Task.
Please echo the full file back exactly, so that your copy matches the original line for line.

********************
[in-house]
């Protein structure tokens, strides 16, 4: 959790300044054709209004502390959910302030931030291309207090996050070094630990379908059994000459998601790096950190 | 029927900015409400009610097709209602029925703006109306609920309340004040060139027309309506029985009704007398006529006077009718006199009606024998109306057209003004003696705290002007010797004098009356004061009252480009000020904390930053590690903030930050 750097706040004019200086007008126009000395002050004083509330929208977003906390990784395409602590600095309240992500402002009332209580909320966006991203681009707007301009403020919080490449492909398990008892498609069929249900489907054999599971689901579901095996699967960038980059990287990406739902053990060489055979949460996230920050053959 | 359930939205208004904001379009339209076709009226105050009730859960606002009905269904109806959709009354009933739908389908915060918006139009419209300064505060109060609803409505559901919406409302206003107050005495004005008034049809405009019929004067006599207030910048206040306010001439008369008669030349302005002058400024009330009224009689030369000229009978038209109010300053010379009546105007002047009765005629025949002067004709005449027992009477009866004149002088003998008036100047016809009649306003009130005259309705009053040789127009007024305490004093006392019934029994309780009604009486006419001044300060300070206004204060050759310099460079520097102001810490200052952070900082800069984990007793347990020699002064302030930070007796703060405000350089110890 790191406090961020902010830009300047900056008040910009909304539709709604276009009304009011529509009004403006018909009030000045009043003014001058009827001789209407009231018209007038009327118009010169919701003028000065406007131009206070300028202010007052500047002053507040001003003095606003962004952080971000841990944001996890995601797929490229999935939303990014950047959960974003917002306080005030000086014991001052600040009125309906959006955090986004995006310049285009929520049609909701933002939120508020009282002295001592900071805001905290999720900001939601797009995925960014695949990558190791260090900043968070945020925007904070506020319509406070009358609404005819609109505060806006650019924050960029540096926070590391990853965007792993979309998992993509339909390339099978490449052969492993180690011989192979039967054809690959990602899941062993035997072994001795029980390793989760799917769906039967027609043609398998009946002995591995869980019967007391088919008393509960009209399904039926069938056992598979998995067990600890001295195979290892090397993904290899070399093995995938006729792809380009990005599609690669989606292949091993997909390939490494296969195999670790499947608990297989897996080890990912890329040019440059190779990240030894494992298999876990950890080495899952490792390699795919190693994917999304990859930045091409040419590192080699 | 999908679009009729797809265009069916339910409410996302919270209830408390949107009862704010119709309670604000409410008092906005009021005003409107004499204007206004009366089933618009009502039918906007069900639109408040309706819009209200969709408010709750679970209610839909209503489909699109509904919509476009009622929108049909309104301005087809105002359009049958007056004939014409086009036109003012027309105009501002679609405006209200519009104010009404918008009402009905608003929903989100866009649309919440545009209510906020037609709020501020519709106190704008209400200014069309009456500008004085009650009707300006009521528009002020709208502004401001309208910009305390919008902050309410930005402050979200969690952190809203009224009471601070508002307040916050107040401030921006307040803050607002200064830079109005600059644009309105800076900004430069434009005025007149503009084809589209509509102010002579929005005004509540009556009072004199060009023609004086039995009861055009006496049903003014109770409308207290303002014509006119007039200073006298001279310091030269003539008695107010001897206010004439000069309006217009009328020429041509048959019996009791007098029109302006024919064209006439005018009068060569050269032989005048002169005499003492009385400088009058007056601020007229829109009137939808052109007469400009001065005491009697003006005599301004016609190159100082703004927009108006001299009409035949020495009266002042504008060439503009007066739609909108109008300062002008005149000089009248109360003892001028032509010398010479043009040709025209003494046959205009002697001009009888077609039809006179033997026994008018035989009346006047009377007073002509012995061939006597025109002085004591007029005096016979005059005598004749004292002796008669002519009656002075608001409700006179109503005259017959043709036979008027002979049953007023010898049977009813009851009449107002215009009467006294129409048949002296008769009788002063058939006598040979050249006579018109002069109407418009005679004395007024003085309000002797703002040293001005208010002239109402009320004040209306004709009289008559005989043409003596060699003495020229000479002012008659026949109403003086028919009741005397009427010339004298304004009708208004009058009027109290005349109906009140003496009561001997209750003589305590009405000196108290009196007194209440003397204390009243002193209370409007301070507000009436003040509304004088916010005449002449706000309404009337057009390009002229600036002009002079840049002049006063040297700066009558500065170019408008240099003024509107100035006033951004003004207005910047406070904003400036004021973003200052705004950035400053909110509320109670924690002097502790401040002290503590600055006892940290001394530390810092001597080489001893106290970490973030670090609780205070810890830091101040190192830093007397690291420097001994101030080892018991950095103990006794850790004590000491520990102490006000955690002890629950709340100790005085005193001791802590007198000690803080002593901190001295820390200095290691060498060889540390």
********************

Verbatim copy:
[in-house]
């Protein structure tokens, strides 16, 4: 959790300044054709209004502390959910302030931030291309207090996050070094630990379908059994000459998601790096950190 | 029927900015409400009610097709209602029925703006109306609920309340004040060139027309309506029985009704007398006529006077009718006199009606024998109306057209003004003696705290002007010797004098009356004061009252480009000020904390930053590690903030930050 750097706040004019200086007008126009000395002050004083509330929208977003906390990784395409602590600095309240992500402002009332209580909320966006991203681009707007301009403020919080490449492909398990008892498609069929249900489907054999599971689901579901095996699967960038980059990287990406739902053990060489055979949460996230920050053959 | 359930939205208004904001379009339209076709009226105050009730859960606002009905269904109806959709009354009933739908389908915060918006139009419209300064505060109060609803409505559901919406409302206003107050005495004005008034049809405009019929004067006599207030910048206040306010001439008369008669030349302005002058400024009330009224009689030369000229009978038209109010300053010379009546105007002047009765005629025949002067004709005449027992009477009866004149002088003998008036100047016809009649306003009130005259309705009053040789127009007024305490004093006392019934029994309780009604009486006419001044300060300070206004204060050759310099460079520097102001810490200052952070900082800069984990007793347990020699002064302030930070007796703060405000350089110890 790191406090961020902010830009300047900056008040910009909304539709709604276009009304009011529509009004403006018909009030000045009043003014001058009827001789209407009231018209007038009327118009010169919701003028000065406007131009206070300028202010007052500047002053507040001003003095606003962004952080971000841990944001996890995601797929490229999935939303990014950047959960974003917002306080005030000086014991001052600040009125309906959006955090986004995006310049285009929520049609909701933002939120508020009282002295001592900071805001905290999720900001939601797009995925960014695949990558190791260090900043968070945020925007904070506020319509406070009358609404005819609109505060806006650019924050960029540096926070590391990853965007792993979309998992993509339909390339099978490449052969492993180690011989192979039967054809690959990602899941062993035997072994001795029980390793989760799917769906039967027609043609398998009946002995591995869980019967007391088919008393509960009209399904039926069938056992598979998995067990600890001295195979290892090397993904290899070399093995995938006729792809380009990005599609690669989606292949091993997909390939490494296969195999670790499947608990297989897996080890990912890329040019440059190779990240030894494992298999876990950890080495899952490792390699795919190693994917999304990859930045091409040419590192080699 | 999908679009009729797809265009069916339910409410996302919270209830408390949107009862704010119709309670604000409410008092906005009021005003409107004499204007206004009366089933618009009502039918906007069900639109408040309706819009209200969709408010709750679970209610839909209503489909699109509904919509476009009622929108049909309104301005087809105002359009049958007056004939014409086009036109003012027309105009501002679609405006209200519009104010009404918008009402009905608003929903989100866009649309919440545009209510906020037609709020501020519709106190704008209400200014069309009456500008004085009650009707300006009521528009002020709208502004401001309208910009305390919008902050309410930005402050979200969690952190809203009224009471601070508002307040916050107040401030921006307040803050607002200064830079109005600059644009309105800076900004430069434009005025007149503009084809589209509509102010002579929005005004509540009556009072004199060009023609004086039995009861055009006496049903003014109770409308207290303002014509006119007039200073006298001279310091030269003539008695107010001897206010004439000069309006217009009328020429041509048959019996009791007098029109302006024919064209006439005018009068060569050269032989005048002169005499003492009385400088009058007056601020007229829109009137939808052109007469400009001065005491009697003006005599301004016609190159100082703004927009108006001299009409035949020495009266002042504008060439503009007066739609909108109008300062002008005149000089009248109360003892001028032509010398010479043009040709025209003494046959205009002697001009009888077609039809006179033997026994008018035989009346006047009377007073002509012995061939006597025109002085004591007029005096016979005059005598004749004292002796008669002519009656002075608001409700006179109503005259017959043709036979008027002979049953007023010898049977009813009851009449107002215009009467006294129409048949002296008769009788002063058939006598040979050249006579018109002069109407418009005679004395007024003085309000002797703002040293001005208010002239109402009320004040209306004709009289008559005989043409003596060699003495020229000479002012008659026949109403003086028919009741005397009427010339004298304004009708208004009058009027109290005349109906009140003496009561001997209750003589305590009405000196108290009196007194209440003397204390009243002193209370409007301070507000009436003040509304004088916010005449002449706000309404009337057009390009002229600036002009002079840049002049006063040297700066009558500065170019408008240099003024509107100035006033951004003004207005910047406070904003400036004021973003200052705004950035400053909110509320109670924690002097502790401040002290503590600055006892940290001394530390810092001597080489001893106290970490973030670090609780205070810890830091101040190192830093007397690291420097001994101030080892018991950095103990006794850790004590000491520990102490006000955690002890629950709340100790005085005193001791802590007198000690803080002593901190001295820390200095290691060498060889540390």